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I'm trying to count users who have dogs.

User.joins(:pets).where("pets.type = ?", :dog).count

This returns the count of the users + their dogs combined, instead i just want the count of actual users.

What am i doing wrong?

Update

I've also tried to just fetch the users using the above query and it returns an array of the same users repeated multiple times depending on how many dogs they have.

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Why can't you do that on the pets model? i.e: Pet.where(type: 'dog').count –  Amir Oct 25 '12 at 9:43
    
@Amir Users can have multiple dogs, Also i need the users anyway. –  Ryan Oct 25 '12 at 9:44

2 Answers 2

up vote 1 down vote accepted

Try this:

User.joins(:pets).where("pets.type = ?", :dog).count(distinct: true)

See api doc.

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That works, but what's the fix if i want to fetch the users not count, which actually prints repeated users? –  Ryan Oct 25 '12 at 9:59
    
Then: User.joins(:pets).where("pets.type = ?", :dog).uniq –  Yanhao Oct 25 '12 at 10:00
    
Hmm, that didn't seem to do anything, It added DISTINCT after SELECT but it still fetches repeated users. –  Ryan Oct 25 '12 at 10:04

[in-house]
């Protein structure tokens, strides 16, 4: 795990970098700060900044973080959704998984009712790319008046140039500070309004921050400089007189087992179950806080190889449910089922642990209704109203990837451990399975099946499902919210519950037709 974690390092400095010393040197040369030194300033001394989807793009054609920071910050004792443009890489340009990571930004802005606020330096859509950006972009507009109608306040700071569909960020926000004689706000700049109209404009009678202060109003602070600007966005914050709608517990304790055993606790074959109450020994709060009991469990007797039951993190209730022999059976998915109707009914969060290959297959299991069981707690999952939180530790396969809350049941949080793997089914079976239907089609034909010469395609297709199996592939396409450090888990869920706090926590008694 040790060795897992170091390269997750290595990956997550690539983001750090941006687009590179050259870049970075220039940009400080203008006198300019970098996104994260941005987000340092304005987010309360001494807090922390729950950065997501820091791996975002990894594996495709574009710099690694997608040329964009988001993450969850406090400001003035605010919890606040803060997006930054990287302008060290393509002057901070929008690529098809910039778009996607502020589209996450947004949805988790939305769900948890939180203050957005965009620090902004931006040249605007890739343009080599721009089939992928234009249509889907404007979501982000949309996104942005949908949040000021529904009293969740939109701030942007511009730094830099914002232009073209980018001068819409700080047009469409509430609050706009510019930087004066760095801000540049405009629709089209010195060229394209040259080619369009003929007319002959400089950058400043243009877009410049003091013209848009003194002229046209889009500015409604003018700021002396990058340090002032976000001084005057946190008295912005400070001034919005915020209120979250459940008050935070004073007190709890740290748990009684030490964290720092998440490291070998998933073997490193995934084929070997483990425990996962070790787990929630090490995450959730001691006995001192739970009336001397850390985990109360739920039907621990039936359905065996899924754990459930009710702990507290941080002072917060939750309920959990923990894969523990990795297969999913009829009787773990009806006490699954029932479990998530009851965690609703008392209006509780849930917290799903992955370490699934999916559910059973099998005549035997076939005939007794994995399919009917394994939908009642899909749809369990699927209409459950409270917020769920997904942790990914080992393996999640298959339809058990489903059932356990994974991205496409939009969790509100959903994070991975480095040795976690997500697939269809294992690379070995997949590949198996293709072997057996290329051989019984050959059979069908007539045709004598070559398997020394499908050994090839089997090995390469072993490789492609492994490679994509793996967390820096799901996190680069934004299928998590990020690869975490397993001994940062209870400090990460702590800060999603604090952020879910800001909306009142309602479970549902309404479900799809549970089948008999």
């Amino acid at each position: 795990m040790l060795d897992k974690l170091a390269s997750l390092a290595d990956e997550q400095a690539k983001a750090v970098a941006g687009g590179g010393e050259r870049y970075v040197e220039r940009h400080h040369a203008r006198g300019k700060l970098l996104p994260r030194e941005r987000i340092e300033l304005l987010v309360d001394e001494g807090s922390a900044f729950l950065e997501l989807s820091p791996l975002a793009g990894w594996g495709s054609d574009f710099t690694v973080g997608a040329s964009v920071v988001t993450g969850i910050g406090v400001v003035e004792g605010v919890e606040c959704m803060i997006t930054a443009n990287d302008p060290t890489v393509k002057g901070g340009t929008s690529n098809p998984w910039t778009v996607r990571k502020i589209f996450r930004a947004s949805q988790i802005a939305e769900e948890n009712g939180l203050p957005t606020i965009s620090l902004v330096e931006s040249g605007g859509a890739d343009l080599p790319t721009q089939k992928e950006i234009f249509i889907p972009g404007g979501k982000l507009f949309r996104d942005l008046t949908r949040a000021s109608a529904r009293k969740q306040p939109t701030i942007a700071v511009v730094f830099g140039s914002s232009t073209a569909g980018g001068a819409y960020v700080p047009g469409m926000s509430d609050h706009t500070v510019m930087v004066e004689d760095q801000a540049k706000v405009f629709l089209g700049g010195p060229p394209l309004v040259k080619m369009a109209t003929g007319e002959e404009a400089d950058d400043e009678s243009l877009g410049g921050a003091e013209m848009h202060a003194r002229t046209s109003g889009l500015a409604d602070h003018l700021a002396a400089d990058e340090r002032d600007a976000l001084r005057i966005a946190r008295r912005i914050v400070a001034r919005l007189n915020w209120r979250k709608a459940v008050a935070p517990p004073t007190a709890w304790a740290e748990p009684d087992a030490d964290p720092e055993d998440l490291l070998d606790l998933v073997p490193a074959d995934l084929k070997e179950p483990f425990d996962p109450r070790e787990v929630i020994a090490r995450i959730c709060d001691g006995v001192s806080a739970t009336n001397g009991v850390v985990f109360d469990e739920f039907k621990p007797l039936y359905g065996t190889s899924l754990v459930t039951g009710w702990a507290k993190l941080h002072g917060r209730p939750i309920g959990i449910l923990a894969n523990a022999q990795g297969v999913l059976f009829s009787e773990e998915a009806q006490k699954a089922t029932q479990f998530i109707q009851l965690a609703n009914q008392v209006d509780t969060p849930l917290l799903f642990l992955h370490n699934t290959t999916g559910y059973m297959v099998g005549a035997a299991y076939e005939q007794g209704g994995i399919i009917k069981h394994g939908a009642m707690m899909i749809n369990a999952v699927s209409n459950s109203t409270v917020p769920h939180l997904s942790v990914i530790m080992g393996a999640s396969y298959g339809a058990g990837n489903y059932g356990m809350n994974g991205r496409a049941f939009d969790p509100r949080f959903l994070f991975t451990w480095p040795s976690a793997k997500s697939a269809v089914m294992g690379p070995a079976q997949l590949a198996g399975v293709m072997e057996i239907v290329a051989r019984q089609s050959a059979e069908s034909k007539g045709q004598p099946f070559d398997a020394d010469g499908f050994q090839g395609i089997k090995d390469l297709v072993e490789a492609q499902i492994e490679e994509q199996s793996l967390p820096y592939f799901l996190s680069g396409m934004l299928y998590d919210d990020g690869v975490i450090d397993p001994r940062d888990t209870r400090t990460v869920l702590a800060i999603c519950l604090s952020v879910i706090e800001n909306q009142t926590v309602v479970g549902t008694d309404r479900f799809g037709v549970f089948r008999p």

Really? Can you paste the SQL? –  Yanhao Oct 25 '12 at 10:13
1  
SELECT DISTINCT 'users'.* FROM 'users' INNER JOIN 'pets' ON 'pets'.'user_id' = 'users'.'id' WHERE (pets.type = 'dog') –  Ryan Oct 25 '12 at 10:20

The joins would return all the duplicate rows for which the user has multiple associations...

For example if a user, U1 has one dog and user, U2 has two dogs then total three rows would be returned by the joins....so instead of using joins, try to use the includes option...

refer to this Railscast, http://railscasts.com/episodes/181-include-vs-joins for more...

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Thanks, includes works perfectly but i think fetching dogs too is memory wasteful :/ –  Ryan Oct 25 '12 at 10:01

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